I really try and make the most of summer…it is the most productive time of the year on our property. A time to restock the larder and discover new foraging opportunities.
During summer I think about water a lot. Every time I harvest, every time I water my trees, I think about life without much water.
Water has always being precious to me, but now more than ever I see it with the most appreciative of feelings. I reflect on the fact that it is water that makes everything, absolutely everything possible.
There is not a single activity in the world that can be done without water. Not one.
I am aware that water is scarce and always has been in Australia, but now this awareness has reached an all time high.
I am planting lots of trees. And if I had to identify one part of this property that I value the most it is the trees we have planted. I dig into the soil, I remove the seedlings from their tubes or pots, I water, I mulch, I check on them and water again and again according to the weather. This summer has been so dry, and last winter too, and I am thinking what if it will become impossible for me to grow trees? What if rainfall levels drop to the point where the water table becomes so low that my trees will never reach it? What if I do manage to get them to grow for say a decade or so only to see them dying one by one due to a further decrease in rainfall as a result of human induced climate?
And what if rainfall becomes so low that I will one day, in my lifetime not be able to grow food on this property?
I have always been sensitive to environmental issues. And those of us who are more sensitive to the impacts humans have on the environment have often been seen as people out to cause a bit of trouble, or people who don’t understand how hard it is to make a living, or how hard life was prior to industrialisation and civilisation. The word environmentalist came to represent for some, a group of people spoilt and obstructive, self righteous and spiteful.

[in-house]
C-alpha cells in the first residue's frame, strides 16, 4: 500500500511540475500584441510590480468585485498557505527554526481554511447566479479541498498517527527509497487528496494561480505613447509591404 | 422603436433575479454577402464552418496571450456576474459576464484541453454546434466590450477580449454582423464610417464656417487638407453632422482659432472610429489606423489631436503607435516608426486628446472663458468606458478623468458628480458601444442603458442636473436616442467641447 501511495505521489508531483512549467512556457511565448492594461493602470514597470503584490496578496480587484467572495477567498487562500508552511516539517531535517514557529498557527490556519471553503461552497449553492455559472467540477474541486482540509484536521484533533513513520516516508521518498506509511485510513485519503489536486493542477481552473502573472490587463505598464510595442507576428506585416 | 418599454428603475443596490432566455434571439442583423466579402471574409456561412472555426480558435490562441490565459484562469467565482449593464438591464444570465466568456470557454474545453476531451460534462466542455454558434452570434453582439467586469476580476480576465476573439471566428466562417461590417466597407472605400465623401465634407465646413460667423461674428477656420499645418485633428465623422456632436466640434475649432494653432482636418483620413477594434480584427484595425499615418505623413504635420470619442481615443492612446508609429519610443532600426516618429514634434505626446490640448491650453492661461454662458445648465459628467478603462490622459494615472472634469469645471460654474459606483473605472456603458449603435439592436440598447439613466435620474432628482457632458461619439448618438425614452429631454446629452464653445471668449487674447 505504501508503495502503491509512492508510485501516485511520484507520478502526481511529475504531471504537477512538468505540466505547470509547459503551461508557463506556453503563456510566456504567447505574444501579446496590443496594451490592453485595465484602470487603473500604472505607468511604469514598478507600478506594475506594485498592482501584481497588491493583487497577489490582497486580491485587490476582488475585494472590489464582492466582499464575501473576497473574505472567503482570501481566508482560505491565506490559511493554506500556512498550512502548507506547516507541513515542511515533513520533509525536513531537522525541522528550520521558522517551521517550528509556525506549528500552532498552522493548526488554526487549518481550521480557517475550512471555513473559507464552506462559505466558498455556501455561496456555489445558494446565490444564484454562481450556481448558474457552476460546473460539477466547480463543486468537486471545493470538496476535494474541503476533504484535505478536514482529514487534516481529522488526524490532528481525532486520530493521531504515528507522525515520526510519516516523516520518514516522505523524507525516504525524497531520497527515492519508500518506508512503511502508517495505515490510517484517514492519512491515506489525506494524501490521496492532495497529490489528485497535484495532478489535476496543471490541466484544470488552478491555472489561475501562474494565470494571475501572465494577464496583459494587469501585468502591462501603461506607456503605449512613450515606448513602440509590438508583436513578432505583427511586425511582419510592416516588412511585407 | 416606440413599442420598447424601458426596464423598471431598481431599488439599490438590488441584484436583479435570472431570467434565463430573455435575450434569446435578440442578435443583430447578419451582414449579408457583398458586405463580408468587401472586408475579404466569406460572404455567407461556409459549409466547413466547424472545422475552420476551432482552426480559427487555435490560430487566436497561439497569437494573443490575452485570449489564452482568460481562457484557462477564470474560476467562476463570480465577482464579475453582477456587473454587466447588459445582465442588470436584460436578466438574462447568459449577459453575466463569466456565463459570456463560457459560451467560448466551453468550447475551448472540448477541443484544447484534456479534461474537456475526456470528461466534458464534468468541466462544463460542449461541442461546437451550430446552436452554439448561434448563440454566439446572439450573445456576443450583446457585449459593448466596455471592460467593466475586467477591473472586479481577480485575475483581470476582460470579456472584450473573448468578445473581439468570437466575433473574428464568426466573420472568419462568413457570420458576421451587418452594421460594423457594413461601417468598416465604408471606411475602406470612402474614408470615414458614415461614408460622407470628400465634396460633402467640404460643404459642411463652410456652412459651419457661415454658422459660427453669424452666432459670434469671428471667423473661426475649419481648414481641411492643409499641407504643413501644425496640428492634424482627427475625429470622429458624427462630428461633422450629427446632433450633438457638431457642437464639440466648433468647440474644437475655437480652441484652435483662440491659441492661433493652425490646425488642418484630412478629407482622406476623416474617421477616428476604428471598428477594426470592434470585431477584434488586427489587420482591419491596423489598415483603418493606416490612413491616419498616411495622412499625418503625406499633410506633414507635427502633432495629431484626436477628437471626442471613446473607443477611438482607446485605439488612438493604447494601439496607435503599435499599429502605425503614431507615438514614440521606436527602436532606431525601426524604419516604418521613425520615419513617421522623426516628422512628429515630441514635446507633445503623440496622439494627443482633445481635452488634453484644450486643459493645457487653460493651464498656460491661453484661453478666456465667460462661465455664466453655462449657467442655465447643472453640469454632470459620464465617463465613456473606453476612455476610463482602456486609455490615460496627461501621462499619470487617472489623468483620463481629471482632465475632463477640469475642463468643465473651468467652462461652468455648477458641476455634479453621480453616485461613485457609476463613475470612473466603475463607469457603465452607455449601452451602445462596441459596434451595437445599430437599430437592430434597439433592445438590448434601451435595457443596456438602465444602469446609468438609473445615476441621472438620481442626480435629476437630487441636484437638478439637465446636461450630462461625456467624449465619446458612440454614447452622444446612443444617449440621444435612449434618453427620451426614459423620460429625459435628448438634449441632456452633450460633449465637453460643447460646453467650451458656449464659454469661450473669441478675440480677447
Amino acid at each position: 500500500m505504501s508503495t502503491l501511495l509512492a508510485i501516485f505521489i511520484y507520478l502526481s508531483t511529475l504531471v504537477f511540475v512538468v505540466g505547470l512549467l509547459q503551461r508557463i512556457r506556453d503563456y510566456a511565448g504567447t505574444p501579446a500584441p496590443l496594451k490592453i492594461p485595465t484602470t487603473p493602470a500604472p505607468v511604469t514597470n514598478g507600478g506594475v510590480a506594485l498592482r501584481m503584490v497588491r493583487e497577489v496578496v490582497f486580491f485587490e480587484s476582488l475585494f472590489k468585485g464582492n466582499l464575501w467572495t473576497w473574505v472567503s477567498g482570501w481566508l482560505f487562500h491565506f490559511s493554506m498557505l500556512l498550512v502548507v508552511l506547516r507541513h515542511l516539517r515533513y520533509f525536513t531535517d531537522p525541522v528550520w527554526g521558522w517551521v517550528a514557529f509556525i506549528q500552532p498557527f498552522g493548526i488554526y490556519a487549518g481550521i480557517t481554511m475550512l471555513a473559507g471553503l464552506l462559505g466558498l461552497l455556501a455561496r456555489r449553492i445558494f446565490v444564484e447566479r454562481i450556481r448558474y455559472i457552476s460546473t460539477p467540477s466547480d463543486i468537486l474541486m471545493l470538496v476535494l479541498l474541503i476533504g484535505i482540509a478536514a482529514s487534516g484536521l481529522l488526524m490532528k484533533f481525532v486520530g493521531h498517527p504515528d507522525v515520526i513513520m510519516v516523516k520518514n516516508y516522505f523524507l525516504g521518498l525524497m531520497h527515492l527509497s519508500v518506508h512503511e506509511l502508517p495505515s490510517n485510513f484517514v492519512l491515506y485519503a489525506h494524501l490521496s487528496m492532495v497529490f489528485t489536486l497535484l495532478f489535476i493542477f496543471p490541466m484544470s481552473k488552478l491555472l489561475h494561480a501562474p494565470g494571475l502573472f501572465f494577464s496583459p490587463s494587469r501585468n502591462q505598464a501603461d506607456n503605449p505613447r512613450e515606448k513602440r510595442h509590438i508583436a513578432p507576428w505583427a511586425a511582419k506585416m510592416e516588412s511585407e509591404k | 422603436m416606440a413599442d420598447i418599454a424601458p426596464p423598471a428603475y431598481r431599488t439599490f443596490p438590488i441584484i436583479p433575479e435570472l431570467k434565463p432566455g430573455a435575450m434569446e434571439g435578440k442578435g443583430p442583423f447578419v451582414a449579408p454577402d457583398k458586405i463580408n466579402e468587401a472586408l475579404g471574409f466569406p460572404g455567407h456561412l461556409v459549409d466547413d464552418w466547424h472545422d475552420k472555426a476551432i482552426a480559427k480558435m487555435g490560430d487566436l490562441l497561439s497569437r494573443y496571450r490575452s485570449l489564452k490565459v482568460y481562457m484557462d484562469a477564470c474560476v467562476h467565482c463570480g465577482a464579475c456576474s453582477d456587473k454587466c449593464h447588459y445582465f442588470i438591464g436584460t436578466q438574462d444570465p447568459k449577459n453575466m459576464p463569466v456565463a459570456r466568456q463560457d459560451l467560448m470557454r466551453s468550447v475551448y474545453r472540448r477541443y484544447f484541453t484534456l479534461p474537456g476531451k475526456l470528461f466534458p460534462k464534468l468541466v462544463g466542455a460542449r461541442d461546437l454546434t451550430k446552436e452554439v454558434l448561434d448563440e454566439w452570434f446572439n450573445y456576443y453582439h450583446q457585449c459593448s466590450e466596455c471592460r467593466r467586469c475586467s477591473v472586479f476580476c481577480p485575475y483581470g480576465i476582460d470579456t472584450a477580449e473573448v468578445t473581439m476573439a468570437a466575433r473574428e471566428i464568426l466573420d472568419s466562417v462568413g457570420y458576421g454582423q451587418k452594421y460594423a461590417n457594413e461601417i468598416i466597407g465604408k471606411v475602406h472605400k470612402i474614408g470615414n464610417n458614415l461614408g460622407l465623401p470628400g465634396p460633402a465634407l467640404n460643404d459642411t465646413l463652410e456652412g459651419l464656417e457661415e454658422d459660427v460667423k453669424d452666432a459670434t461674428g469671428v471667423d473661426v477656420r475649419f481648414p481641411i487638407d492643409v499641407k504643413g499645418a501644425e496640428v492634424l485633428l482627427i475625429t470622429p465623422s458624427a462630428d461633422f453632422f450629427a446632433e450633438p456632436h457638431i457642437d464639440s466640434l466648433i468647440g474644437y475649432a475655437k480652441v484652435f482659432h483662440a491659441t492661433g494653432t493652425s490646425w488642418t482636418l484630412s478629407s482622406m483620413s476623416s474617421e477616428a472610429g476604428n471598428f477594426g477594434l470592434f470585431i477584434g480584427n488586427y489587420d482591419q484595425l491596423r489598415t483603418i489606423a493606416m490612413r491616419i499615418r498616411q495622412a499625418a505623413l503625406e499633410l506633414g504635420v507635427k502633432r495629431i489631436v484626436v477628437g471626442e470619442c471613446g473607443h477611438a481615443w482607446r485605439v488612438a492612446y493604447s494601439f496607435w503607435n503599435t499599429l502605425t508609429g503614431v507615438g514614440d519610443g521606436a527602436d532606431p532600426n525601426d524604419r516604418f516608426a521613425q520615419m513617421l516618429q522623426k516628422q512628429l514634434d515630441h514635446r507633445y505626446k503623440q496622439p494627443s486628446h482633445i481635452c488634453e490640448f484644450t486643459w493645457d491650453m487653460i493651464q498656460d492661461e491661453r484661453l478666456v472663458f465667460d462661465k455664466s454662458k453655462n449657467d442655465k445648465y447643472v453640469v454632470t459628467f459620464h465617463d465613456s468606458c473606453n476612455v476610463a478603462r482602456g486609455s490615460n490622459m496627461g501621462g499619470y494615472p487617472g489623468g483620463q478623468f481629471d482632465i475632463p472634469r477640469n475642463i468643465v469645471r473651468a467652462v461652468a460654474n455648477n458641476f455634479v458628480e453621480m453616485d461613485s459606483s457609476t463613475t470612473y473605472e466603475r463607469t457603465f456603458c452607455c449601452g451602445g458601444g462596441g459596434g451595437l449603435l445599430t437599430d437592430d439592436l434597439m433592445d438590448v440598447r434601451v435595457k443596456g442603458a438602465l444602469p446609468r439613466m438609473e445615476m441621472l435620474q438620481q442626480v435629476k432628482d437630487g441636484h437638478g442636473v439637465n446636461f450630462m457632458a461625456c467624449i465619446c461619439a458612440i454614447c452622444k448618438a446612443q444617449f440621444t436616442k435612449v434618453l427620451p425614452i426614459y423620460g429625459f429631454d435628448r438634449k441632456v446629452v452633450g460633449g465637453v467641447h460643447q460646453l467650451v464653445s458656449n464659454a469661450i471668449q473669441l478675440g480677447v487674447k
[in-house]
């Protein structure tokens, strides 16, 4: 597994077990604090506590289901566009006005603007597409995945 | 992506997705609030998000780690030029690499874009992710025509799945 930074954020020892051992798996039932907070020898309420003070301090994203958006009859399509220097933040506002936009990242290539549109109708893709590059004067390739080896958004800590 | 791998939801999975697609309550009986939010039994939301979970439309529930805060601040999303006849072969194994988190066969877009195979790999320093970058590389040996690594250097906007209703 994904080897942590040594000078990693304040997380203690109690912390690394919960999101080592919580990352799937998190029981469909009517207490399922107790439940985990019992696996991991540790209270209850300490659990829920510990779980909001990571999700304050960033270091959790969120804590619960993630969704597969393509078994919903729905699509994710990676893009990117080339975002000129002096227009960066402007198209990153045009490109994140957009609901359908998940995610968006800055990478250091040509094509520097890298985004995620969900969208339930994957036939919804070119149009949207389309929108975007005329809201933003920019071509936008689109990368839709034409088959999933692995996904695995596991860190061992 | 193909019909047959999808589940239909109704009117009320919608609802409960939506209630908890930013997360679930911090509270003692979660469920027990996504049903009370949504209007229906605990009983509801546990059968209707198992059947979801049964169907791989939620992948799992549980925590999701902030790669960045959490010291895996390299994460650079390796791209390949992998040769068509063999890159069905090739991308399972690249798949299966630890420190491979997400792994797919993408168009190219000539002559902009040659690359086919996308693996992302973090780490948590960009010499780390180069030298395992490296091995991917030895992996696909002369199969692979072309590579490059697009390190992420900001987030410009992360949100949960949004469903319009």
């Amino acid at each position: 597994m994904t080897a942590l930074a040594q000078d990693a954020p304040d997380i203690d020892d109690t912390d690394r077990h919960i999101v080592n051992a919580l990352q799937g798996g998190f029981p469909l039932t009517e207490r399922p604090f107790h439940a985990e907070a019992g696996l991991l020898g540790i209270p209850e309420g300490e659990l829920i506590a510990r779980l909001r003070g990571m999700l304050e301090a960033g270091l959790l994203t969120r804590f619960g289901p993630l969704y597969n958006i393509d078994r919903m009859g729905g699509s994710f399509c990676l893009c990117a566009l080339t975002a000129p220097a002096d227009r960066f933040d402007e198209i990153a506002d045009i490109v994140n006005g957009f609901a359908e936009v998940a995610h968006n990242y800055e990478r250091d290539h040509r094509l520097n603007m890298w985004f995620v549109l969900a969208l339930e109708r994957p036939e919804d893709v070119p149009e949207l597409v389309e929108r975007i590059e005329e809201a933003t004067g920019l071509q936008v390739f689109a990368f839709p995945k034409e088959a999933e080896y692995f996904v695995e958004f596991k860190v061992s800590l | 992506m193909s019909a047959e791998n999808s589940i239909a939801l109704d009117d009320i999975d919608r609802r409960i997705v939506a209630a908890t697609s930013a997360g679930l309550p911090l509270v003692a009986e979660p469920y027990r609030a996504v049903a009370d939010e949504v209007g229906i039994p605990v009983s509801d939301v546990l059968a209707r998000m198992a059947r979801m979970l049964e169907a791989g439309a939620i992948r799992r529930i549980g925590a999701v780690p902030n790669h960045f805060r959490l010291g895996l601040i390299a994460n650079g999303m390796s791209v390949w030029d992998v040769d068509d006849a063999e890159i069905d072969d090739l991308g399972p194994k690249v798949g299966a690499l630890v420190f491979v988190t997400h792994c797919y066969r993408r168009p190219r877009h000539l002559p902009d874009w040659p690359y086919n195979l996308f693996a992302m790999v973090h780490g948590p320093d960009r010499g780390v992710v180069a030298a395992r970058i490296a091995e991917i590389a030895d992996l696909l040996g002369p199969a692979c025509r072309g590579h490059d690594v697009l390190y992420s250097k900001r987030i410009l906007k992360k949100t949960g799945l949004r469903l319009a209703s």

To some extent it is privilege that has made room for this sensitivity, perhaps extreme poverty or hardship might not have afforded us the opportunity to critique overdevelopment. And education too perhaps is to blame for giving some people the ability to criticise the actions of industries and business whose operations have caused species extinctions, water and air pollution. And yet what would be the point of creating a better, more comfortable, more educated community if it is not so that education and comfort can provide a platform for self analysis?
Regardless of what blame or insults are hurled at those in our community who have tried to conserve and protect forests, wildlife, water and air quality, the fact is that we have all needed their work so very, very much.
And we have needed more than just them. We have needed all of humanity to engage in the level of connectedness and sensitivity required to have prevented human induced climate change.
Our deep disconnection with the ecosystem services that sustain us has led us to believe that we don’t need trees that much and that we don’t need wilderness that much and that habitat loss only really effects wild life and that loss of wildlife does not directly affect us, and yet… it absolutely does.
More than anything I want to grow trees on my property, I want to create a dynamic, diverse landscape that welcomes a broad range of plants, animals and fungi to our small patch of earth. I want to hear birds and insects, frogs and the slithering of snakes. I want to be comforted by the shade of tall majestic trees and cooled by the microclimate they create. I want so much to be surrounded by the melody of a humming orchestral habitat and the sound of falling… rain.